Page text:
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NEW YORK CITY-Ernst & Young and Globest.com recently polled clients and subscribers to take their pulse on a number of significant real estate issues now in play. Of the more than 2,300 global real estate executives that responded, the results show that there will be more pain ahead, and that industry professionals across the board are going to feel it. The majority of respondents–70%–believe that although credit markets will begin to emerge during 2009, the implication is that the process of restoration will take months longer.

Almost 40% of the survey’s respondents are owners, operators or developers of real estate; 12% are capital providers such as banks, credit companies, pension, private equity and sovereign wealth funds; 2% are real estate occupiers such as retailers, corporations or government agencies and 47% are service providers such as real estate brokers, management companies and consultants.

John Salustri, editorial director of the Incisive Media real estate group, says that “market participants are defining new opportunities. The survey shows that values are going to decline–by as much as 10% more, according to the most popular response. And our respondents are defining themselves as net buyers to take advantage of fire-sale prices of commercial real estate. It is activity based in the current turmoil, but it is activity, and it will get capital moving.”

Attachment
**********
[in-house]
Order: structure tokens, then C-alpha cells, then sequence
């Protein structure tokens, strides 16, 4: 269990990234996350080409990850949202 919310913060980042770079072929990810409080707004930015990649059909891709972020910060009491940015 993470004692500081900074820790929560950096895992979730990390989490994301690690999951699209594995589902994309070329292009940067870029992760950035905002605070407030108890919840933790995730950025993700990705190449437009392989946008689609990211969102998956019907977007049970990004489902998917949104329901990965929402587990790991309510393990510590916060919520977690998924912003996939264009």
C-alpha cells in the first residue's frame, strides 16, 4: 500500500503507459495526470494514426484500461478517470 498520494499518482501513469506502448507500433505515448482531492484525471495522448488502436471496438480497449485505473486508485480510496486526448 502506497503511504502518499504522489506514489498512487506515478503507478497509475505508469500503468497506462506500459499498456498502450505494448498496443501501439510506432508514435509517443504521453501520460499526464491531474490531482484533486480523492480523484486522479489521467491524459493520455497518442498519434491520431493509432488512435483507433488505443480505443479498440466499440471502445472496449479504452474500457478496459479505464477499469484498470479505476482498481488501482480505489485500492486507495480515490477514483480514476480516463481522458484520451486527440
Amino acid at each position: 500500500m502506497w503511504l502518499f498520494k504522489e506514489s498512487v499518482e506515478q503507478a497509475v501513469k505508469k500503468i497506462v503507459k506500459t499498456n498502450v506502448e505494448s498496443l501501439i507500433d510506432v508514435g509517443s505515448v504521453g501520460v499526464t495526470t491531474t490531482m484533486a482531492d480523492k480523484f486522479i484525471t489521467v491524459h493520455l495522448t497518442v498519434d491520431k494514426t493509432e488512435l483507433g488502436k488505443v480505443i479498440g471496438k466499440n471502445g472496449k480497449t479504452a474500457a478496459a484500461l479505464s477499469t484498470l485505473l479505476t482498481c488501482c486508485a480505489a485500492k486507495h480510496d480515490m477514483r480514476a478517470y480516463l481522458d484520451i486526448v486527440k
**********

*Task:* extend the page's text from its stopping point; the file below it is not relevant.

Howard Roth, director of the global real estate center at Ernst & Young, says that approximately 73% of respondents describing themselves as investors are in the market for deals today or will be in the first half of 2009–with the rest following later. Roth says that 85% of respondents expect commercial real estate values to decrease over the next year and almost a third of those respondents thought values would decline 20% or more over the next 12 months. Just more than 46% of those describing themselves as commercial lenders plan to make loans available to real estate borrowers in 2009, Roth says. Almost 50% of the respondents indicated they plan on bidding for the government-owned assets, including securities, whole loans and properties.

Roth says that the bottom line, assuming the real estate credit flow improves, “is that we’re nearing the end of a declining cycle, that there are sellers that are willing to sell at further discounted price levels, and that there are active investors in the marketplace, this will help to facilitate movement of assets, a necessary precondition to getting the market back on track.”

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